OLPS’ report combines the hearing record with economic data and analysis to produce a clear understanding of the gap in workers’ rights and protections left by the Trump Administration. Despite the addition of 300,000 jobs in New York City and recent increases in the minimum wage, this public record shows that labor violations remain widespread and undermine workers’ ability to benefit from these economic improvements. Many freelance, independent contractors, retail, and food service workers spoke about unpredictable schedules, abrupt shifts in income, and the difficulties they face in holding their employers accountable for unpaid wages and working conditions. The 2017 Empire State Poll results report that 13 percent of working New York City residents reported not being paid what they were owed last year and six percent reported being paid below the minimum wage. The City is working to address these concerns through legislation such as the Freelance Isn’t Free Act, which for the first time creates a robust statutory scheme for freelance workers to recover unpaid wages. Under the Law, freelance workers can now file a complaint with OLPS, which will also provide court navigation services to freelance workers pursuing their claims in court and survey freelance workers about their experiences pursuing their claims under the Law in court. In 2017, OLPS is also set to implement the City’s Fair Workweek legislation that takes aim at abusive practices in the retail and fast food industries by requiring that fast food employers give workers advance notice of their work schedules, including, at the start of their employment, an estimate of their hours and schedules, and regular written and accurate schedules from then on.
Workers also testified about the need to prioritize the home healthcare industry, which is plagued with exploitative working conditions and the isolation of working in private homes. OLPS is addressing these concerns through the City’s new Paid Care Division, which is dedicated to defending the rights of paid care workers, improving the quality of paid care jobs, and strengthening the paid care system. OLPS is taking proactive measures to investigate industries with high levels of complaints; in July 2017, OLPS launched an investigation into nearly 40 home healthcare agencies across the city that represent upwards of 33,000 workers. The shift to this strategic enforcement model will help address many of the wage and hour abuses that workers voiced in their testimony.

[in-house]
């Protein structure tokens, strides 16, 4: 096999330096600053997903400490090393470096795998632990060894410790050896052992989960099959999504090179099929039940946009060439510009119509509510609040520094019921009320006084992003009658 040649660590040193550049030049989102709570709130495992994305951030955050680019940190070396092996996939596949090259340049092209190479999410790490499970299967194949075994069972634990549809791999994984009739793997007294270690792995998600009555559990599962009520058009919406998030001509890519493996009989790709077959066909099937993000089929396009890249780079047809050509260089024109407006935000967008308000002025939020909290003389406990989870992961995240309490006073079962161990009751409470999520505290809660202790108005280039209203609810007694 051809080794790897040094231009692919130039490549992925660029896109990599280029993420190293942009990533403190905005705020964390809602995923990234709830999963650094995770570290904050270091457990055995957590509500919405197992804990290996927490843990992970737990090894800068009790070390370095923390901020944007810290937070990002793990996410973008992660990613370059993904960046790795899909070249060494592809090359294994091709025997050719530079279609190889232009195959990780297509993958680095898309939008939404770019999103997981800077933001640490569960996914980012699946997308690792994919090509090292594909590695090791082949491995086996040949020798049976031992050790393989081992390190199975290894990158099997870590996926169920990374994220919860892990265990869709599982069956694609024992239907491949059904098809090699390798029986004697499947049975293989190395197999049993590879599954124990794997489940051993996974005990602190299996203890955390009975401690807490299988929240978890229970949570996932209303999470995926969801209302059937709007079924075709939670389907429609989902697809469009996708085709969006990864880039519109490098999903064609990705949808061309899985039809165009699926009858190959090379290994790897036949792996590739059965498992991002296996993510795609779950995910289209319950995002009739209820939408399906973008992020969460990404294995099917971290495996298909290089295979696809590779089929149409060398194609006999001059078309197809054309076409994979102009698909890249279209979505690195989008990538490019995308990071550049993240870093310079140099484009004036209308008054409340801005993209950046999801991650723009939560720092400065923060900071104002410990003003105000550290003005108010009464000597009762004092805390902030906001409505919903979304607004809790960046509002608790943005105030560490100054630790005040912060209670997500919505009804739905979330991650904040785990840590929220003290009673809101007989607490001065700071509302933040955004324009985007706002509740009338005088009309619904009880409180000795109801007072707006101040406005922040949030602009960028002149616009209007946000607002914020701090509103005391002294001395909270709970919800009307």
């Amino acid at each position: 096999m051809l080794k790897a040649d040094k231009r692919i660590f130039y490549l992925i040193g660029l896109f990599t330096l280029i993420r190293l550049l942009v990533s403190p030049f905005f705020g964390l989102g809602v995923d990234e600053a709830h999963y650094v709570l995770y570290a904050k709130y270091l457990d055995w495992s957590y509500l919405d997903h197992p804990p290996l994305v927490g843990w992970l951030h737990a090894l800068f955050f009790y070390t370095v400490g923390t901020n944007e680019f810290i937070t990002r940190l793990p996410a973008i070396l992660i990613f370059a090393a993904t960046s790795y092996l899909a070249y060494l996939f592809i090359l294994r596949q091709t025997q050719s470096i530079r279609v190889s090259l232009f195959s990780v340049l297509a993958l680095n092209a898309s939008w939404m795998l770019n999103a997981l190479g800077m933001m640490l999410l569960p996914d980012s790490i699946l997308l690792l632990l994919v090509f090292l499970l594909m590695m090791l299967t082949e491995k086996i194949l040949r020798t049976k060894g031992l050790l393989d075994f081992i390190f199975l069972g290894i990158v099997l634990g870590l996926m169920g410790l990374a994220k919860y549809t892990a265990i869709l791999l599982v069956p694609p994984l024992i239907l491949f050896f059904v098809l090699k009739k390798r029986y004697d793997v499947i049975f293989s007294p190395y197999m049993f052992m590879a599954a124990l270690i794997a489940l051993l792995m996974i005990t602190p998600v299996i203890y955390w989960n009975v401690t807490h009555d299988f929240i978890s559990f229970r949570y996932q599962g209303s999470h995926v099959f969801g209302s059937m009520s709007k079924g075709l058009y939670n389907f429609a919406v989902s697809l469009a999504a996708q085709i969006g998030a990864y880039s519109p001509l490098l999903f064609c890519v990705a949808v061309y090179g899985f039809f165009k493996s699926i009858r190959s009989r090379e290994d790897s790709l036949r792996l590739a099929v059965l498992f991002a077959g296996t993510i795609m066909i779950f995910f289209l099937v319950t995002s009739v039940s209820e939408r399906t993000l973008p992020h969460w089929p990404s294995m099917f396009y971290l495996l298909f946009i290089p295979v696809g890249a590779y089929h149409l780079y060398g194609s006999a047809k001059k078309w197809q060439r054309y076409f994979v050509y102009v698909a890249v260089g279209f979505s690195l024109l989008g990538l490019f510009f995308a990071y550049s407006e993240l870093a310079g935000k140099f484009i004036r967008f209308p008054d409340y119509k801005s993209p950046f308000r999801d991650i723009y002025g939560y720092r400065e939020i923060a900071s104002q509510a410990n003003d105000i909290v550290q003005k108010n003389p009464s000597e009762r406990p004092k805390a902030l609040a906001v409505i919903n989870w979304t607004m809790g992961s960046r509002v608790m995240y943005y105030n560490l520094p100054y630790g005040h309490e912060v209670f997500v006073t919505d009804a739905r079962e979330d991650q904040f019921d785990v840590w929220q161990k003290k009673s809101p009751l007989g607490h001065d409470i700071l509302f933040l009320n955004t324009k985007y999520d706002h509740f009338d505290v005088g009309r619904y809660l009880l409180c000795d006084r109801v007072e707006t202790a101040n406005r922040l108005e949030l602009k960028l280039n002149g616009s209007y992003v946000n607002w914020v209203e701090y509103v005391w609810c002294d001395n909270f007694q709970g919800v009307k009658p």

The testimony shows that there is a strong need for increased educational outreach for both employers and employees – workers who are aware of their rights are more likely to take action and seek help. DCA is committed to educating immigrants about the many City resources available to workers regardless of their immigration status to help ease fear and uncertainty.
“As this timely report lays bare, workplace discrimination and harassment continue to rise across New York City, especially among our city’s most vulnerable communities,” said Carmelyn P. Malalis, Chair and Commissioner of the NYC Human Rights Commission. “Fortunately, New York City has one of the strongest anti-discrimination laws in the nation which protects everyone in the workplace, regardless of their national origin, immigration status, gender, and sexual orientation, among other categories. The NYC Commission on Human Rights continues to dedicate staff and resources to fight employment discrimination and to educate New Yorkers on their rights and how to seek help if they have been the victim of discrimination. I commend the Office of Labor Policy and Standards of the NYC Department of Consumer Affairs for its partnerships and commitment in this area and look forward to continuing our work together so that all workers in New York City get the respect and dignity they deserve.”
“It’s critical that the Mayor’s Office of Immigrant Affairs has its finger on the pulse for issues facing immigrant New Yorkers, including in the workplace,” said Kavita Pawria-Sanchez, Assistant Commissioner of the Mayor’s Office of Immigrant Affairs. “By working with our partners in local government on the “State of Workers’ Rights in New York City” report, the City is exposing the ways vulnerable workers are being shortchanged and abused, so that we can right wrongs and break down barriers to economic stability. New York City does not tolerate harassment, intimidation, or discrimination against our workers on the basis of their immigration status, and we have held over 600 Know Your Rights forums this year so that immigrant New Yorkers know how to take action in defense of their rights. We applaud our colleagues at the Office of Labor Policy & Standards for their diligent work compiling this report and their strong enforcement of the city’s groundbreaking laws safeguarding workers’ rights.”